“It is a wonderful coincidence to be here this day,” said John Rosenblum, the retired dean of the University of Virginia’s business school, who was visiting the park with his son the day of the announcement.
Mr. Tompkins traveled through Patagonia in 1961, when he was 18, an adventure seeker and rock climber. He bought his first lands there 30 years later — the 42,000-acre Reñihué farm in Los Lagos region, which he converted to organic agriculture.
The couple married in 1993, after Ms. McDivitt retired from the outdoor apparel company Patagonia, where she had risen to chief executive. They began “a very nomadic life looking at conservation projects in Chile and Argentina,” she said.
In partnership with the philanthropist Peter Buckley, the Tompkins purchased 208,000 more acres near the Corcovado volcano, south of Reñihué. They also bought more land further south, and large tracts in northeastern Argentina, which they are currently donating, in four stages, to the Argentine government.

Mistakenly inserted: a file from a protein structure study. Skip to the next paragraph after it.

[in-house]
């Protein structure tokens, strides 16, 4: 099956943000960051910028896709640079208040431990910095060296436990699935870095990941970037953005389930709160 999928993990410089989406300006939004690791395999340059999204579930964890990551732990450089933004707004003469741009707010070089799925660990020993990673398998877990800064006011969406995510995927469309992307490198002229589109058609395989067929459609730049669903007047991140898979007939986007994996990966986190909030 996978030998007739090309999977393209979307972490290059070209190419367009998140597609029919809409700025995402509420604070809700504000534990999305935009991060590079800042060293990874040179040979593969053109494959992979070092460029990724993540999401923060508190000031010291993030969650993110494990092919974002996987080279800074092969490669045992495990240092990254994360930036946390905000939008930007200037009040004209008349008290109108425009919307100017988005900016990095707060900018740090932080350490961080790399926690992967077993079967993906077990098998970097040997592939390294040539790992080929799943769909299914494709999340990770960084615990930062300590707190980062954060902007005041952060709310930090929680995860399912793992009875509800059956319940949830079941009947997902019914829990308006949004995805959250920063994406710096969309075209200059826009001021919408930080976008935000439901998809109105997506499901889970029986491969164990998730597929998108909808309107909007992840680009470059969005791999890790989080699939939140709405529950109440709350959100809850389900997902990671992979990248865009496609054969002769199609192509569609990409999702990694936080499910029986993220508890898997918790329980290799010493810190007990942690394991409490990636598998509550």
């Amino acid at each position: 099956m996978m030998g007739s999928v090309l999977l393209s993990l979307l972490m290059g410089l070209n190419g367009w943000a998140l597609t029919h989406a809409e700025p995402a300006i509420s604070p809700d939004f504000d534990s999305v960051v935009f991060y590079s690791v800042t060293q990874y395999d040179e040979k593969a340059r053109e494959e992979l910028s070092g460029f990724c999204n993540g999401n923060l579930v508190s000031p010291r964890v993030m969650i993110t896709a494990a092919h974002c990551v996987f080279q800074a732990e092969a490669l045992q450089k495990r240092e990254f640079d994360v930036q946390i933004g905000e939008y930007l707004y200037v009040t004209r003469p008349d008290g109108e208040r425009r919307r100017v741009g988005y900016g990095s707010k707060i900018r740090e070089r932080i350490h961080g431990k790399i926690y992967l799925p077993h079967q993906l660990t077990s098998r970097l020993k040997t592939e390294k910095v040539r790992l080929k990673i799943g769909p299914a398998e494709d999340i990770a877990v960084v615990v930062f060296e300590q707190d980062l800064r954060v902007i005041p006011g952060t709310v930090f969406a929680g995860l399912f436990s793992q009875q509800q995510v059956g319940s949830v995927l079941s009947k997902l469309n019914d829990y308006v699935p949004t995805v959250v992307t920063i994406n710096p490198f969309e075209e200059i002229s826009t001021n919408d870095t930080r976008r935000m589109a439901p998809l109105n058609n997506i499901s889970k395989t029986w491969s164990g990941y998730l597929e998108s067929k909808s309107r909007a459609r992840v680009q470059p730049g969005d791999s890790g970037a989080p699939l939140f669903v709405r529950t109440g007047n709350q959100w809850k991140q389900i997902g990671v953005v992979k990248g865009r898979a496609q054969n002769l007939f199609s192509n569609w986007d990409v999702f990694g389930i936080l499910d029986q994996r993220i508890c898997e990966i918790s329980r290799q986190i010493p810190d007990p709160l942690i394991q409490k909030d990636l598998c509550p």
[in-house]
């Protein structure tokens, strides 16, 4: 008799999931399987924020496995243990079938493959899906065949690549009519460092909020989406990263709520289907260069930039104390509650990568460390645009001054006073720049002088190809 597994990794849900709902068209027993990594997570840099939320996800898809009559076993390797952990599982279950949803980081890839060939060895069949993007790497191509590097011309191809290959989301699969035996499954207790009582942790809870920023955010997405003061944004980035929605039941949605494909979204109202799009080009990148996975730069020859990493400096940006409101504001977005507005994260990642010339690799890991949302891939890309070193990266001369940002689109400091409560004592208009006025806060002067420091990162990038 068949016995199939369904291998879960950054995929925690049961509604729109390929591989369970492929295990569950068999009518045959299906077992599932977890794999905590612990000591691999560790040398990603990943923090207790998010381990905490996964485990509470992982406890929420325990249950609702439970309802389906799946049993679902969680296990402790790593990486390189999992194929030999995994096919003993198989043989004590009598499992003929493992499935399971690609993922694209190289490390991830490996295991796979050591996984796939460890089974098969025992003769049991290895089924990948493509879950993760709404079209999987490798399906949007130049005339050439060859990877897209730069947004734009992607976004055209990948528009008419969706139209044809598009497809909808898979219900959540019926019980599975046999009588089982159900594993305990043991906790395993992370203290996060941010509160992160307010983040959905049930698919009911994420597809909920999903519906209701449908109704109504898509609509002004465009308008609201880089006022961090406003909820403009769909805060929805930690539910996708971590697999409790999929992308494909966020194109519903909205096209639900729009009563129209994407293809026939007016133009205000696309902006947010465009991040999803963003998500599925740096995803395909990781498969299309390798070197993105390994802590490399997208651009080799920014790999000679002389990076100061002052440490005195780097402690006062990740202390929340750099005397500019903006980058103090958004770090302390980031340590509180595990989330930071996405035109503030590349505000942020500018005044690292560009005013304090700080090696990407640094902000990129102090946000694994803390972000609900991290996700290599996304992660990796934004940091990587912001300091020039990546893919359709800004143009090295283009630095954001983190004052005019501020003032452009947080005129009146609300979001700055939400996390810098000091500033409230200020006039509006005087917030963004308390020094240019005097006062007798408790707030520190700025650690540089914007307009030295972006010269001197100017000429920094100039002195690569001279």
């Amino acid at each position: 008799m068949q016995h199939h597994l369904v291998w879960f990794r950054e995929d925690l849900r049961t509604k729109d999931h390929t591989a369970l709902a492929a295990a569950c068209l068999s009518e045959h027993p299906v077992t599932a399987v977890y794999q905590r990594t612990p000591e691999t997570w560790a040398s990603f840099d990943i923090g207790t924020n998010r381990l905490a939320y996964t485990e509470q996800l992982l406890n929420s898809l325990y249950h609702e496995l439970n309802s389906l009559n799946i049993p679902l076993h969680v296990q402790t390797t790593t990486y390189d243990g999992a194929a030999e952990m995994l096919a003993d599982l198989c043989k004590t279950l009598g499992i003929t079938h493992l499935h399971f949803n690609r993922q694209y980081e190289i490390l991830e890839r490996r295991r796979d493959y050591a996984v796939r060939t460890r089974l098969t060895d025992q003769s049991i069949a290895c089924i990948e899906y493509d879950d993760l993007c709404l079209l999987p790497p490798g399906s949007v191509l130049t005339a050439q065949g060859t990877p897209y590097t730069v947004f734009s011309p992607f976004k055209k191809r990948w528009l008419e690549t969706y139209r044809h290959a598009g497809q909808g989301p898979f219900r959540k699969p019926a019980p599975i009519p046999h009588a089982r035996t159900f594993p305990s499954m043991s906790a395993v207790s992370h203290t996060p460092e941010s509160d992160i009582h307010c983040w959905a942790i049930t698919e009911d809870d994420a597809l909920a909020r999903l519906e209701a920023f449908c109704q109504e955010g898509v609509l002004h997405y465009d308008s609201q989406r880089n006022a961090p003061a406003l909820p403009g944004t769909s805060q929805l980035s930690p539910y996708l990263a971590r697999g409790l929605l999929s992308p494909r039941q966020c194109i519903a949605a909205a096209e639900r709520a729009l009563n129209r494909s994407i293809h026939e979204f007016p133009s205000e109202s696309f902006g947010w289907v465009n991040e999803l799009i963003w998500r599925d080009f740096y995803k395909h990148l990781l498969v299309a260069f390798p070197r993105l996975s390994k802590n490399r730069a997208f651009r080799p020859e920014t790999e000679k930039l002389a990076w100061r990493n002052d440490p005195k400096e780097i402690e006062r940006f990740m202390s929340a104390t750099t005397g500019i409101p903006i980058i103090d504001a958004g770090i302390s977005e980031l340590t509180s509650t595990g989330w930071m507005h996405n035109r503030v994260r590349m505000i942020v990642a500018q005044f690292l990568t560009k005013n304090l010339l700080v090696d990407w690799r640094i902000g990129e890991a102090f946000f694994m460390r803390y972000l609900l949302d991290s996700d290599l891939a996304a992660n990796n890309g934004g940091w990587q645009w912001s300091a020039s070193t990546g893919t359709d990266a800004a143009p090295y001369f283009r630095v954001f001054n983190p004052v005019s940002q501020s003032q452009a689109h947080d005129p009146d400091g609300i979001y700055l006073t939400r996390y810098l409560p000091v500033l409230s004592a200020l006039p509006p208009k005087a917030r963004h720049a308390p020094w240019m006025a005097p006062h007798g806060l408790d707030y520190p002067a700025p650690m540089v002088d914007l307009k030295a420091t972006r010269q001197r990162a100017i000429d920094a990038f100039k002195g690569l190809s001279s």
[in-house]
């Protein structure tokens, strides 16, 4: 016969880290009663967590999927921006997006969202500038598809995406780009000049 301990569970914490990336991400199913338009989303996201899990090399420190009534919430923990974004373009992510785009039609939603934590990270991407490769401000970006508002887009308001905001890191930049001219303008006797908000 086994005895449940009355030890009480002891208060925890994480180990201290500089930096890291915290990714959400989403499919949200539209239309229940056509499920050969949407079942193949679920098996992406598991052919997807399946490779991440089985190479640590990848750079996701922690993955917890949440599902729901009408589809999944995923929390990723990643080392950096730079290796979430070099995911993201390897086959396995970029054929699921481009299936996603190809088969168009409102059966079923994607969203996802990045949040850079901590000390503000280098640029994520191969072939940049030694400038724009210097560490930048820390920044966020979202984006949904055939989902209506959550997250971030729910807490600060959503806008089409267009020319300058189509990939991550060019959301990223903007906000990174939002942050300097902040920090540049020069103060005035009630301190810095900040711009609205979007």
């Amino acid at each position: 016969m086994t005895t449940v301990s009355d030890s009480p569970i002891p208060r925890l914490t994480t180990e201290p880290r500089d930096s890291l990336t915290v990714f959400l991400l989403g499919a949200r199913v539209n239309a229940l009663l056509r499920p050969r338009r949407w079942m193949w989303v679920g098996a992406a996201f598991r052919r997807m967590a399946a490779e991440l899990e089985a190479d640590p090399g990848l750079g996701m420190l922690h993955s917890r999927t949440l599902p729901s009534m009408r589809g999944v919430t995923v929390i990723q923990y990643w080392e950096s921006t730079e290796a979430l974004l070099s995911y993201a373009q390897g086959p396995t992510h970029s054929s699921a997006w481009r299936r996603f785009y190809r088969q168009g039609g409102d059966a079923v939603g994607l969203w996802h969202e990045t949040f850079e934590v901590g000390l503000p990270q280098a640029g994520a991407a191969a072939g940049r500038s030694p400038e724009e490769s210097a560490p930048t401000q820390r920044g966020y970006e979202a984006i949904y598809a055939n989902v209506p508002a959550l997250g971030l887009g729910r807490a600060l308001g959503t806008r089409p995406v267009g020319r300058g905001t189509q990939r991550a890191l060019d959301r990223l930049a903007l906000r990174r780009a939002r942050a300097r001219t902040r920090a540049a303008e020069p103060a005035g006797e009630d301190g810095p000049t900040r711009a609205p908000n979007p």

Over the years, they continued buying property, largely from absent landowners, developing the more than 700,000-acre Pumalín Park, made mostly of temperate rain forests including the millenary alerce tree, a relative of the California redwood.
The valleys were used for ecological farming, and luxury cabins, camping sites, hiking trails and other infrastructure were built to open the park to the public.
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